Your business’ purpose and values ultimately determine how work gets done, affects your ability to retain and motivate staff and, most importantly, helps your business achieve its growth plans.
If your values are not an integral part of what you are about they can disappear over time, putting the long-term success of your business at risk.
The following top tips are designed to help you retain your culture, values and purpose over time, and are drawn from the experiences of the small businesses I spoke to as part of my latest research, keeping culture, purpose and values at the heart of your SME.
1. Look out for subtle signs that your employees are losing touch with your business as you grow. Employees might be less willing to go the extra mile – or you might simply sense that people “just aren’t getting it” the way they used to. This is your cue to reinforce and communicate your purpose and values.
2. Make sure your employees understand what your values mean in practice. Use focus groups to agree on the words that reflect the attitudes and behaviours you want to see so that people clearly understand how things are done ‘around here’.
3. Keep your story alive. Tell your employees how you got your business to where it is today and ensure they understand their role in building its future. This will help increase their engagement and make them feel part of the journey ahead. You may want to think about an induction for new staff so that they understand your story from day one – or devise a special training module for existing staff.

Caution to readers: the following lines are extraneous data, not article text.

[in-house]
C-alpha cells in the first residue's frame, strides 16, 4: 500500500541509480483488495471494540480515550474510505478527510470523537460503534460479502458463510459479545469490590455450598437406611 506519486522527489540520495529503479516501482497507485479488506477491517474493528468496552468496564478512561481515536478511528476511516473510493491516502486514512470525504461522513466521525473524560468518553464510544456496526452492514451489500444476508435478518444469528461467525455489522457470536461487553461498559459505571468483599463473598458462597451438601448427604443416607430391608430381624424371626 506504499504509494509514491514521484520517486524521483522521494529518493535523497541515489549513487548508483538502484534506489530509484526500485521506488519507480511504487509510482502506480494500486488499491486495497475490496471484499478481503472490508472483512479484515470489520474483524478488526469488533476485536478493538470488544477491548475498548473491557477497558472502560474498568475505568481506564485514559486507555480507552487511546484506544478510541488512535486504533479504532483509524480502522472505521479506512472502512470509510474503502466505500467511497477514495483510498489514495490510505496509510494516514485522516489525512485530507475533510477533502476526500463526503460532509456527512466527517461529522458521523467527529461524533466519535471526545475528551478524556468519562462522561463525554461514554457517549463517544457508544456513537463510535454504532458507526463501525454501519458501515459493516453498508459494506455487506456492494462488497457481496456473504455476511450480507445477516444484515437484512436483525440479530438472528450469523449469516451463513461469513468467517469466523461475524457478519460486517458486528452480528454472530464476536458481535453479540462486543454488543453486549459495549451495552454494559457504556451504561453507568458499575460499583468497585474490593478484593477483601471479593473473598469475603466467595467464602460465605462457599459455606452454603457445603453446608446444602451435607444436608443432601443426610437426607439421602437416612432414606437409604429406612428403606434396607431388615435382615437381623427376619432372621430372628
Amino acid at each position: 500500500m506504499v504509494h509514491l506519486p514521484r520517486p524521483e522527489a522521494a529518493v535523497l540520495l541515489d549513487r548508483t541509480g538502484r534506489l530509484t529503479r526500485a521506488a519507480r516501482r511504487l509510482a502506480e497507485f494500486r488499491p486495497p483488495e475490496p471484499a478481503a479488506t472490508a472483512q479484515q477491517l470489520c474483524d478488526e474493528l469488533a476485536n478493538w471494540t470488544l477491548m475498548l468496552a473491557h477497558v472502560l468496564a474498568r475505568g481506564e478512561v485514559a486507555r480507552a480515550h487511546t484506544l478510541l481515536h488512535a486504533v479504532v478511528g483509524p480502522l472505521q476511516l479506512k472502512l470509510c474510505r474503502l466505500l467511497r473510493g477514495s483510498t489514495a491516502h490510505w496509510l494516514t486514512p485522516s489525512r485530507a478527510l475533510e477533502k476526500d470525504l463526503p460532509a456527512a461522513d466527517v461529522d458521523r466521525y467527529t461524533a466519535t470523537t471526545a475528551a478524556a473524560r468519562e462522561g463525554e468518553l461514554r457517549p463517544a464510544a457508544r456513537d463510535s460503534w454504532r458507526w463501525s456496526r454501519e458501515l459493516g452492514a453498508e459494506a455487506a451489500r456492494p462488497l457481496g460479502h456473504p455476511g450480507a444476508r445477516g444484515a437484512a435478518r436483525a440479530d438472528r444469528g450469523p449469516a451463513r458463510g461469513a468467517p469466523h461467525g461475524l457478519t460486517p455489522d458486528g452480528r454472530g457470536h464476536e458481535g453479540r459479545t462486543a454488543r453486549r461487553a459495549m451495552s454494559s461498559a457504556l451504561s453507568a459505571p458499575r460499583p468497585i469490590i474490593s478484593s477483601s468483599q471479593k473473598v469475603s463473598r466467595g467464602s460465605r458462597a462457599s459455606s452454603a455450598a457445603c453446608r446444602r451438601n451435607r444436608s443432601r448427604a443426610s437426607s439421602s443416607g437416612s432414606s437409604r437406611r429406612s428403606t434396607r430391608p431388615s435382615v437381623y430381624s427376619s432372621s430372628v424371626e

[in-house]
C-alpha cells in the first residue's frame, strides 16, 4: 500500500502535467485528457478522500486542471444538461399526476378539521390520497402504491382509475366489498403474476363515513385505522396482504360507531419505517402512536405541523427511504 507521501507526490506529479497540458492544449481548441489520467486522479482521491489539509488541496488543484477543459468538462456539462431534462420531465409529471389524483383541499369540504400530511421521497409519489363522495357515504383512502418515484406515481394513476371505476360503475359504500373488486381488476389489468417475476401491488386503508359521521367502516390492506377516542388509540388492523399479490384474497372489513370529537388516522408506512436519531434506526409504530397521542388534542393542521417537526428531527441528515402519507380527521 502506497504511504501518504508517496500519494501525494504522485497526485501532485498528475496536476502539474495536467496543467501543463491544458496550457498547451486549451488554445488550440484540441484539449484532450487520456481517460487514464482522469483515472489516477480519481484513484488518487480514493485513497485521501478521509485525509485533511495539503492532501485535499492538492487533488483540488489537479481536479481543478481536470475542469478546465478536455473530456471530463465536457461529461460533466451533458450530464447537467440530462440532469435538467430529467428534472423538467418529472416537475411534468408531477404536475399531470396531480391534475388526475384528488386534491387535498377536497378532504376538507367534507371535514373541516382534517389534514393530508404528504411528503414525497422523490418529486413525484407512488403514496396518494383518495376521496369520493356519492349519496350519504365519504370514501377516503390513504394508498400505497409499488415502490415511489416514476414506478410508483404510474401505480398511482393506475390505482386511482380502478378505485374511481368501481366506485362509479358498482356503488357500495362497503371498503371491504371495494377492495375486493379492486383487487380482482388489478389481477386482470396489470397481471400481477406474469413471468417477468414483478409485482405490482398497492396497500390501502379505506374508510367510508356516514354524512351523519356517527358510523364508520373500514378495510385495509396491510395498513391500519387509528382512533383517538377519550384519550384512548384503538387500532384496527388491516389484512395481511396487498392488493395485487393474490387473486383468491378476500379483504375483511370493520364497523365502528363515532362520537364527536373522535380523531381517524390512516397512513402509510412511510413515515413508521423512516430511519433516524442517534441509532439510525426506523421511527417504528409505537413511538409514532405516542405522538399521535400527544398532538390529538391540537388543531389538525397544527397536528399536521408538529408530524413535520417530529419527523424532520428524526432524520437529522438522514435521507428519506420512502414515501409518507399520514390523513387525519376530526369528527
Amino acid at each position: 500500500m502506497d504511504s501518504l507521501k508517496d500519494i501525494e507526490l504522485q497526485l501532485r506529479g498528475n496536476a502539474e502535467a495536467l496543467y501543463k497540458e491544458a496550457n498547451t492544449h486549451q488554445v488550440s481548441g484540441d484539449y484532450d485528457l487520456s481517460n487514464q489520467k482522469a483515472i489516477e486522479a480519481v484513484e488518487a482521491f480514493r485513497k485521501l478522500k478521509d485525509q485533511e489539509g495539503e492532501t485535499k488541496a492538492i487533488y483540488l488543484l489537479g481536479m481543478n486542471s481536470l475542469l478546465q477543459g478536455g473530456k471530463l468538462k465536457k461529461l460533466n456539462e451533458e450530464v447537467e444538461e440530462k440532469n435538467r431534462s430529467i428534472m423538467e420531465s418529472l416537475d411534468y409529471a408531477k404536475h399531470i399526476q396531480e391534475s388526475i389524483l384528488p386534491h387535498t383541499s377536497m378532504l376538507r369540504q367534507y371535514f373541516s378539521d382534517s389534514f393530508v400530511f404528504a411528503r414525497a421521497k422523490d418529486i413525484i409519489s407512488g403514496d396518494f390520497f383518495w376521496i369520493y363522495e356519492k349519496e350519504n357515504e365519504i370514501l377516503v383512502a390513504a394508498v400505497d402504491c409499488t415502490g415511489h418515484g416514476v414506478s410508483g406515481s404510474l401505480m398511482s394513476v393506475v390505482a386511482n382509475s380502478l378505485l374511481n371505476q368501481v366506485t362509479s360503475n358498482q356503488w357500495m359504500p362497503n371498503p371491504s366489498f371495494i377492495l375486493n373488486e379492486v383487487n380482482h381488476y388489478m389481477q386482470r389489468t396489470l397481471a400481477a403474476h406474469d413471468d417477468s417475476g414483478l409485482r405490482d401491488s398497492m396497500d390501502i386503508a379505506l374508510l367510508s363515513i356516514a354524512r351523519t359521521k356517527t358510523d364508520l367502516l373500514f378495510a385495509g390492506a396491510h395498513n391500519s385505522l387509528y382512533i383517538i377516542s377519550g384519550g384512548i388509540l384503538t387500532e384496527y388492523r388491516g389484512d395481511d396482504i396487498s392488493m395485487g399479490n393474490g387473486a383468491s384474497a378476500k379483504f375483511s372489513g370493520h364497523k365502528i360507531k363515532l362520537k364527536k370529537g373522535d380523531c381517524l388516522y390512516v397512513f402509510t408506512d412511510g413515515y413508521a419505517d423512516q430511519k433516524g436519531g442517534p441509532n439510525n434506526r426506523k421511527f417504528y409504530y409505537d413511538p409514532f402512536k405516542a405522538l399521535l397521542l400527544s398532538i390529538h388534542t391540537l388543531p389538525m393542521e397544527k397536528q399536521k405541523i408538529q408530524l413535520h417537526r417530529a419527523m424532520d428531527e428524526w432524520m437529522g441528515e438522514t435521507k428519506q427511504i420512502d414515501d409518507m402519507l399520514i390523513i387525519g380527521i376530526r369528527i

4. Find ways to keep reinforcing your organisation’s values and purpose. For example, newsletters and off-site meetings provide great opportunities to remind employees what you’re about as a business.
5. Identify managers and employees who are genuinely living and breathing your values and can become ambassadors for your business. Ambassadors act as positive role models for staff, setting the tone and demonstrating the attitudes and behaviours that are expected.
6. Make your values part of your appraisal system. Clearly one of the main aims of an appraisal is to assess work done and tasks completed, but also think about measuring people’s performance based on how they work and their general behaviour in the workplace; to what extent are they living your company values?
7. Reward employee performance in a way that reinforces the culture of your organisation. For example, if teamwork is important to your business, consider awarding a team bonus for achievement of team goals, that can be used to fund a night out or a group activity.
8. Ensure that any new processes are aligned with your business’ values. For instance, if your focus is on delivering great, responsive customer service, introducing cumbersome forms or lengthy sign-off processes will undermine this.
9. Look beyond a candidate’s technical abilities and actively recruit people whose attitudes, behaviours and ways of working match the values of your organisation. After all, it is much easier to train people in new technical skills than to change attitudes and behaviours.
10. Make your values part of your succession planning approach. It is important to consider the personalities and values of potential successors as well as their technical skills. You might have a selection of brilliant candidates but if they do not reflect your company’s culture they won’t shine in your business.
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